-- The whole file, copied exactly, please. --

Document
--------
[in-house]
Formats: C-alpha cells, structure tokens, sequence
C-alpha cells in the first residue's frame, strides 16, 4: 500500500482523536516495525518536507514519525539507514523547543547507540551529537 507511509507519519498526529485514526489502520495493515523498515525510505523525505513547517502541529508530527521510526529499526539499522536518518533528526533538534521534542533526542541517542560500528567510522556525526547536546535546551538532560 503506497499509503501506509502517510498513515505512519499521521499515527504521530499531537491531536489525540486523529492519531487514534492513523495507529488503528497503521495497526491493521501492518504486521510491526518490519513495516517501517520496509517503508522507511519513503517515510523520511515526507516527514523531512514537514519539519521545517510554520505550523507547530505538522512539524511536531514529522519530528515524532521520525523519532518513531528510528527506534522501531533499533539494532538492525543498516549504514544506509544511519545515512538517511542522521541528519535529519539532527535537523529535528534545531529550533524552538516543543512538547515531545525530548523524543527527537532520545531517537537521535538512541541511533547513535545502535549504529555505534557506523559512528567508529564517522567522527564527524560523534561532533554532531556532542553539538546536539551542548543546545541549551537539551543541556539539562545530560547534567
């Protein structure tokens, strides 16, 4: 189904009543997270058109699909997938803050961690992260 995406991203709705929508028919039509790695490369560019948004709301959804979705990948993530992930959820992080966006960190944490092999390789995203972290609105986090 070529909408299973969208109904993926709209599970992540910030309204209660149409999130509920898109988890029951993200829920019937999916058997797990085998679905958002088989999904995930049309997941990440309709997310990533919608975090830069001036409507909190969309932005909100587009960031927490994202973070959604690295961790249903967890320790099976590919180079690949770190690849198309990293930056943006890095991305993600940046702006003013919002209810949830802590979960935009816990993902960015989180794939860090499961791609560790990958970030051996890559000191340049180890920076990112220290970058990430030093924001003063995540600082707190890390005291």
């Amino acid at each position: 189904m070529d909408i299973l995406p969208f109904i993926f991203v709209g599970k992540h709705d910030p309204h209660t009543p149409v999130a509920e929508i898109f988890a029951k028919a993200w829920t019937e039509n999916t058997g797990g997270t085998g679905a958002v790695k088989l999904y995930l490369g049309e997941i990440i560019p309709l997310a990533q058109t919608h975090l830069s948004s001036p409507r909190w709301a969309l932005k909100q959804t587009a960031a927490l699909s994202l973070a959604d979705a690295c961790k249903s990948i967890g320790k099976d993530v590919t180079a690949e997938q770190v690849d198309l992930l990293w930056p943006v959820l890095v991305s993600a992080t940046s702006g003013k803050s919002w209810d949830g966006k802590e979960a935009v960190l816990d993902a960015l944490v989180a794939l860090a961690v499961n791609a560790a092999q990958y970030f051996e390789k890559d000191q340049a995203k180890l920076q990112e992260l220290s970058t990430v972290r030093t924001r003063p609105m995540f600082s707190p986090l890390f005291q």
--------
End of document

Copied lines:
[in-house]
Formats: C-alpha cells, structure tokens, sequence
C-alpha cells in the first residue's frame, strides 16, 4: 500500500482523536516495525518536507514519525539507514523547543547507540551529537 507511509507519519498526529485514526489502520495493515523498515525510505523525505513547517502541529508530527521510526529499526539499522536518518533528526533538534521534542533526542541517542560500528567510522556525526547536546535546551538532560 503506497499509503501506509502517510498513515505512519499521521499515527504521530499531537491531536489525540486523529492519531487514534492513523495507529488503528497503521495497526491493521501492518504486521510491526518490519513495516517501517520496509517503508522507511519513503517515510523520511515526507516527514523531512514537514519539519521545517510554520505550523507547530505538522512539524511536531514529522519530528515524532521520525523519532518513531528510528527506534522501531533499533539494532538492525543498516549504514544506509544511519545515512538517511542522521541528519535529519539532527535537523529535528534545531529550533524552538516543543512538547515531545525530548523524543527527537532520545531517537537521535538512541541511533547513535545502535549504529555505534557506523559512528567508529564517522567522527564527524560523534561532533554532531556532542553539538546536539551542548543546545541549551537539551543541556539539562545530560547534567
């Protein structure tokens, strides 16, 4: 189904009543997270058109699909997938803050961690992260 995406991203709705929508028919039509790695490369560019948004709301959804979705990948993530992930959820992080966006960190944490092999390789995203972290609105986090 070529909408299973969208109904993926709209599970992540910030309204209660149409999130509920898109988890029951993200829920019937999916058997797990085998679905958002088989999904995930049309997941990440309709997310990533919608975090830069001036409507909190969309932005909100587009960031927490994202973070959604690295961790249903967890320790099976590919180079690949770190690849198309990293930056943006890095991305993600940046702006003013919002209810949830802590979960935009816990993902960015989180794939860090499961791609560790990958970030051996890559000191340049180890920076990112220290970058990430030093924001003063995540600082707190890390005291």
């Amino acid at each position: 189904m070529d909408i299973l995406p969208f109904i993926f991203v709209g599970k992540h709705d910030p309204h209660t009543p149409v999130a509920e929508i898109f988890a029951k028919a993200w829920t019937e039509n999916t058997g797990g997270t085998g679905a958002v790695k088989l999904y995930l490369g049309e997941i990440i560019p309709l997310a990533q058109t919608h975090l830069s948004s001036p409507r909190w709301a969309l932005k909100q959804t587009a960031a927490l699909s994202l973070a959604d979705a690295c961790k249903s990948i967890g320790k099976d993530v590919t180079a690949e997938q770190v690849d198309l992930l990293w930056p943006v959820l890095v991305s993600a992080t940046s702006g003013k803050s919002w209810d949830g966006k802590e979960a935009v960190l816990d993902a960015l944490v989180a794939l860090a961690v499961n791609a560790a092999q990958y970030f051996e390789k890559d000191q340049a995203k180890l920076q990112e992260l220290s970058t990430v972290r030093t924001r003063p609105m995540f600082s707190p986090l890390f005291q």